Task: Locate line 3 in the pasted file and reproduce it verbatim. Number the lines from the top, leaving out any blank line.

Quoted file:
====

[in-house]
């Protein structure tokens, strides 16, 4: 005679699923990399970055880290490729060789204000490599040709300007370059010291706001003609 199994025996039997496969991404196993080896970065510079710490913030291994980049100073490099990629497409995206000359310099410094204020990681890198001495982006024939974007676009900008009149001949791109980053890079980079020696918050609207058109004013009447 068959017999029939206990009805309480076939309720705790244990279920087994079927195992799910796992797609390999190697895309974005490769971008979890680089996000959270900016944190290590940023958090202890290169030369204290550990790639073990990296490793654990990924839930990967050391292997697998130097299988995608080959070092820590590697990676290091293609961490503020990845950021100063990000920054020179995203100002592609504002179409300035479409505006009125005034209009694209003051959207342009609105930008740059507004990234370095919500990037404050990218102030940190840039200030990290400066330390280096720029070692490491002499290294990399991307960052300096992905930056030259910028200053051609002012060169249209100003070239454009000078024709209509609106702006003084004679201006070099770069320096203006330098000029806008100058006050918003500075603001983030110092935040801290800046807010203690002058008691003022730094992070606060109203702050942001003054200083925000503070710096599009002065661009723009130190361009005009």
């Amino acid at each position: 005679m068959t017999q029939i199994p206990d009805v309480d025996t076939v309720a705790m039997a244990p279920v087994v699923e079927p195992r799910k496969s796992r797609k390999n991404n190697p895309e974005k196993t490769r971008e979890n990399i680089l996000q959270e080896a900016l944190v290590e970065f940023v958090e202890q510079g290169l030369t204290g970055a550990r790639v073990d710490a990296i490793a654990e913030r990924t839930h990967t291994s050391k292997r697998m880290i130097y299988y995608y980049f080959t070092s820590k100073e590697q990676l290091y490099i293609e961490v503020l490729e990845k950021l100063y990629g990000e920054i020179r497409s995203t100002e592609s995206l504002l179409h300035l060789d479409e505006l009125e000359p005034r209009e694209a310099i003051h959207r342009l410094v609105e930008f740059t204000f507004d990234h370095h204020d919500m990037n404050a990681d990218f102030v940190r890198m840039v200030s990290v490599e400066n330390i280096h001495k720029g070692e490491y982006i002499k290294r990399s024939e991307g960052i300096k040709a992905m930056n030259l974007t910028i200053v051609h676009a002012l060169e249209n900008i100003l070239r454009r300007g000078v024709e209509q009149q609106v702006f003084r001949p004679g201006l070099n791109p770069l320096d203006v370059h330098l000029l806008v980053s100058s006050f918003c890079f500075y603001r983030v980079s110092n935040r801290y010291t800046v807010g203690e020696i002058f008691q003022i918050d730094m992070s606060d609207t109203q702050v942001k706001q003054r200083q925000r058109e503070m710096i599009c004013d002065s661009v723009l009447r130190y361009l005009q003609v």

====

């Amino acid at each position: 005679m068959t017999q029939i199994p206990d009805v309480d025996t076939v309720a705790m039997a244990p279920v087994v699923e079927p195992r799910k496969s796992r797609k390999n991404n190697p895309e974005k196993t490769r971008e979890n990399i680089l996000q959270e080896a900016l944190v290590e970065f940023v958090e202890q510079g290169l030369t204290g970055a550990r790639v073990d710490a990296i490793a654990e913030r990924t839930h990967t291994s050391k292997r697998m880290i130097y299988y995608y980049f080959t070092s820590k100073e590697q990676l290091y490099i293609e961490v503020l490729e990845k950021l100063y990629g990000e920054i020179r497409s995203t100002e592609s995206l504002l179409h300035l060789d479409e505006l009125e000359p005034r209009e694209a310099i003051h959207r342009l410094v609105e930008f740059t204000f507004d990234h370095h204020d919500m990037n404050a990681d990218f102030v940190r890198m840039v200030s990290v490599e400066n330390i280096h001495k720029g070692e490491y982006i002499k290294r990399s024939e991307g960052i300096k040709a992905m930056n030259l974007t910028i200053v051609h676009a002012l060169e249209n900008i100003l070239r454009r300007g000078v024709e209509q009149q609106v702006f003084r001949p004679g201006l070099n791109p770069l320096d203006v370059h330098l000029l806008v980053s100058s006050f918003c890079f500075y603001r983030v980079s110092n935040r801290y010291t800046v807010g203690e020696i002058f008691q003022i918050d730094m992070s606060d609207t109203q702050v942001k706001q003054r200083q925000r058109e503070m710096i599009c004013d002065s661009v723009l009447r130190y361009l005009q003609v």